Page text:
The Meeting of a Hero and the Return of the Colonial Chief
Late last year I wrote about Mzee Alio Matmolu who has been arrested by his chief just because he asked for a simple document; An MoU signed between the Borana people and their land in the Biliqo area and Northern Rangelands Trust. For asking for this document, he was arrested by the chief of the area, intimidated and asked to report once a week to the Police. I had never met this man but I was furious as our constitution is clear about our rights as KENYAN citizens and land use, and nobody should be arrested for defending his or her rights let alone for a simple request such as asking for an MOU.
For decades Mzee Alio grazed his animals where he lived but one day NRT fenced and armed rangers who refused him to enter his own rangelands. On what grounds, a furious Mzee Alio Matmolu asked, am I not allowed to graze my animals on my own community lands? A few days later he was arrested for “inciting” his community against NRT.
I was furious with this vicious ukoloni, and the way chiefs are under the pay of a white man, a son of an immigrant to Kenya. He has an OBE, which is a special award given by the Queen of England for ‘service to queen and country” – so he’s her subject and not under President Uhuru Kenyatta.
Regarding the argument, there is no MoU. There is no agreement anywhere on earth that the Borana People have given I. Craig permission to arm men and subsequently kick them out of their own grazing lands.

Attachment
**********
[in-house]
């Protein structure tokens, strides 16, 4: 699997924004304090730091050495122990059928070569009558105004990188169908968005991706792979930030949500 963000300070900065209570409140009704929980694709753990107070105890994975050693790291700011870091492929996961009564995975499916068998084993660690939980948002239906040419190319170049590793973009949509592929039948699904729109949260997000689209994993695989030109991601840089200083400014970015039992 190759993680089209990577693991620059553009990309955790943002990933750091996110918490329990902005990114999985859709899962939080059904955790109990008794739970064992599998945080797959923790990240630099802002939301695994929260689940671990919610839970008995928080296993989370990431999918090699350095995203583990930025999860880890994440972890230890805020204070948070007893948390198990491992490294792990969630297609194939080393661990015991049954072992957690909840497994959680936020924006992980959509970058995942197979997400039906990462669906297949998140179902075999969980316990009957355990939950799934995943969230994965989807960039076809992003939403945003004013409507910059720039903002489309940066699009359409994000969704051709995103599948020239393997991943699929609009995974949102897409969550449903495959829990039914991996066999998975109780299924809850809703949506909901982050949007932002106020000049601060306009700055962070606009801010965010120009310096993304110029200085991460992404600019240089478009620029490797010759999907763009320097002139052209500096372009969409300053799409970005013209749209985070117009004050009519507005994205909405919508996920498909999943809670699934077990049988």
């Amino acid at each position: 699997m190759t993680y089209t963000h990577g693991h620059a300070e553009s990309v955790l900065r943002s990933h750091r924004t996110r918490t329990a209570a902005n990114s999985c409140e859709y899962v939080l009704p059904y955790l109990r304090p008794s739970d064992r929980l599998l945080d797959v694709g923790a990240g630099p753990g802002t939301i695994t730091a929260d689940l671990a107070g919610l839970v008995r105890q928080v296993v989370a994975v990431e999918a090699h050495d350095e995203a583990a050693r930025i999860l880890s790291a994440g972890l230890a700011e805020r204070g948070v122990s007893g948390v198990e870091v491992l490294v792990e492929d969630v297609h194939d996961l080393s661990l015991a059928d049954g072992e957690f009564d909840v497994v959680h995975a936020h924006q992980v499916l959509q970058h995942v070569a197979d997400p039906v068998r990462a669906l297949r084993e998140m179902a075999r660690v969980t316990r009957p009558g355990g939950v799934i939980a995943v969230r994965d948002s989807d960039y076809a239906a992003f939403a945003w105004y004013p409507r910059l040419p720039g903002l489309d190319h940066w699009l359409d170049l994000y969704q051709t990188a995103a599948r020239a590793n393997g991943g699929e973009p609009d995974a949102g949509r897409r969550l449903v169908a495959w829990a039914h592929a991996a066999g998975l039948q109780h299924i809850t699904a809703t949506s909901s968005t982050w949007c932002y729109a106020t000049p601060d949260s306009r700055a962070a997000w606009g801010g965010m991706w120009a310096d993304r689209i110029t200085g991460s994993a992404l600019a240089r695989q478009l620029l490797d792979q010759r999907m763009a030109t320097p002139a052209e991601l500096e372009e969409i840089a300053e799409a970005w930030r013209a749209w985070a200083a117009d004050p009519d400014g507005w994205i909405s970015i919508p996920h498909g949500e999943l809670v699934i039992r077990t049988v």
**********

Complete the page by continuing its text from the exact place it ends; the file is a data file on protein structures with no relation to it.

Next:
I was invited to Biliqo Bulesa and together with other foreign journalists, we were asked to go and listen to both sides of the NRT story. As with all stories there is good and bad, and my good is that I got to meet my hero, this gentle and immensely intelligent grandfather Alio Matmolu. I listened to him as he spoke and he’s deep, wise, concerned for Kenya and everything we wish our political leaders were.
This country is beautiful, huge and delightful, yet there are foreigners who come and import their greed here, to try and destroy our simple lives.
There is no greed and hatred among the different tribes at all in Biliqo Bulesa. It is pure propaganda pushed by those who cannot ever understand the beauty of our Kenyan culture and pride of our land. We were given this land.
Mzee Alio’s unfortunate arrest is just the tip of the iceberg and a gross representation of a larger land crisis in the north perpetrated by mostly foreign companies or companies and non-governmental organizations led by sons of settlers and former colonial masters. Pasture and water is the lifeblood of the pastoralist. Fencing their land in the name of conserving it is like cutting off blood circulation to the brain. Nomads have lived in these lands for centuries, know how to not only manage it but also share it. They do not need foreigners who have at best a textbook knowlegde of their culture and way of life to come and lecture them on how to use and share land amonsgt themselves. Nomads will not accept their land taken away from them in the name of conservancy.
The ministry of lands, environment and all other government agencies must come to the rescue of pastoralists like Mzee Alio and stop the forceful albeit subtle depletion of their wealth in an attempt to impoverish them and may be take over their land or as alleged fence off all valuable land that contains natural resources for future exploitation. This neocolonial misuse of locals’ hospitality is tantamount to insulting their intelligence and pastoralist will fight it with the same vigour they fought colonization.